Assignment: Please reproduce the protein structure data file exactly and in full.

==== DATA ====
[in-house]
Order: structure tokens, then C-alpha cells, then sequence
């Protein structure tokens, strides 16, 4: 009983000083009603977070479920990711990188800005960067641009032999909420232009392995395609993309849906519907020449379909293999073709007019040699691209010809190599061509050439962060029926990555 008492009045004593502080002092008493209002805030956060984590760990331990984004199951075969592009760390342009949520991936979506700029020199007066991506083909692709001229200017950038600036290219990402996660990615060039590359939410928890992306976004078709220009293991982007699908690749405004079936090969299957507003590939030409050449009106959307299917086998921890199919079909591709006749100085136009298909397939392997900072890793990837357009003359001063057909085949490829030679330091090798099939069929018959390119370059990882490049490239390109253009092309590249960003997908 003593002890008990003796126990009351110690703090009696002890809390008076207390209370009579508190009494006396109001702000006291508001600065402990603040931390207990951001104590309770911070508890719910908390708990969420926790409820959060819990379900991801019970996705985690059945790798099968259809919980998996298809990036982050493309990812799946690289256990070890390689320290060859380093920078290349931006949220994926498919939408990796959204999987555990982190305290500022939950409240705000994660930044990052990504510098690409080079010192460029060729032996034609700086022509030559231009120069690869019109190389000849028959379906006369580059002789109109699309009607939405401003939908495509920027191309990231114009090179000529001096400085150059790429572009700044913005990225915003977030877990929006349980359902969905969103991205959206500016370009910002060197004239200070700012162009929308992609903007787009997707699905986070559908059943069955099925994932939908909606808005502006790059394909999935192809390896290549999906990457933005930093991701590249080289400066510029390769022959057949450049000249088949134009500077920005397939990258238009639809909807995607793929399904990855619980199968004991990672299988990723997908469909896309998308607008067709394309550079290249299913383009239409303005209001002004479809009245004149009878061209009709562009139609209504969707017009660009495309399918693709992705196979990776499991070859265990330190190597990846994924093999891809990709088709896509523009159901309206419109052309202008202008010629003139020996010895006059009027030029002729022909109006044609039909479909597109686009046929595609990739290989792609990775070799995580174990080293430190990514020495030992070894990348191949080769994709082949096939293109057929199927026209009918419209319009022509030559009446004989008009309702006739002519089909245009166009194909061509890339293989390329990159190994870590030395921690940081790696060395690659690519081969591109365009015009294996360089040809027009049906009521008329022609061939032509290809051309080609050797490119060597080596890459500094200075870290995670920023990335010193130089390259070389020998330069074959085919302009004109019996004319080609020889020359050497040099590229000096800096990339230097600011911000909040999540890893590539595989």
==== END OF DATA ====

[in-house]
Order: structure tokens, then C-alpha cells, then sequence
């Protein structure tokens, strides 16, 4: 009983000083009603977070479920990711990188800005960067641009032999909420232009392995395609993309849906519907020449379909293999073709007019040699691209010809190599061509050439962060029926990555 008492009045004593502080002092008493209002805030956060984590760990331990984004199951075969592009760390342009949520991936979506700029020199007066991506083909692709001229200017950038600036290219990402996660990615060039590359939410928890992306976004078709220009293991982007699908690749405004079936090969299957507003590939030409050449009106959307299917086998921890199919079909591709006749100085136009298909397939392997900072890793990837357009003359001063057909085949490829030679330091090798099939069929018959390119370059990882490049490239390109253009092309590249960003997908 003593002890008990003796126990009351110690703090009696002890809390008076207390209370009579508190009494006396109001702000006291508001600065402990603040931390207990951001104590309770911070508890719910908390708990969420926790409820959060819990379900991801019970996705985690059945790798099968259809919980998996298809990036982050493309990812799946690289256990070890390689320290060859380093920078290349931006949220994926498919939408990796959204999987555990982190305290500022939950409240705000994660930044990052990504510098690409080079010192460029060729032996034609700086022509030559231009120069690869019109190389000849028959379906006369580059002789109109699309009607939405401003939908495509920027191309990231114009090179000529001096400085150059790429572009700044913005990225915003977030877990929006349980359902969905969103991205959206500016370009910002060197004239200070700012162009929308992609903007787009997707699905986070559908059943069955099925994932939908909606808005502006790059394909999935192809390896290549999906990457933005930093991701590249080289400066510029390769022959057949450049000249088949134009500077920005397939990258238009639809909807995607793929399904990855619980199968004991990672299988990723997908469909896309998308607008067709394309550079290249299913383009239409303005209001002004479809009245004149009878061209009709562009139609209504969707017009660009495309399918693709992705196979990776499991070859265990330190190597990846994924093999891809990709088709896509523009159901309206419109052309202008202008010629003139020996010895006059009027030029002729022909109006044609039909479909597109686009046929595609990739290989792609990775070799995580174990080293430190990514020495030992070894990348191949080769994709082949096939293109057929199927026209009918419209319009022509030559009446004989008009309702006739002519089909245009166009194909061509890339293989390329990159190994870590030395921690940081790696060395690659690519081969591109365009015009294996360089040809027009049906009521008329022609061939032509290809051309080609050797490119060597080596890459500094200075870290995670920023990335010193130089390259070389020998330069074959085919302009004109019996004319080609020889020359050497040099590229000096800096990339230097600011911000909040999540890893590539595989």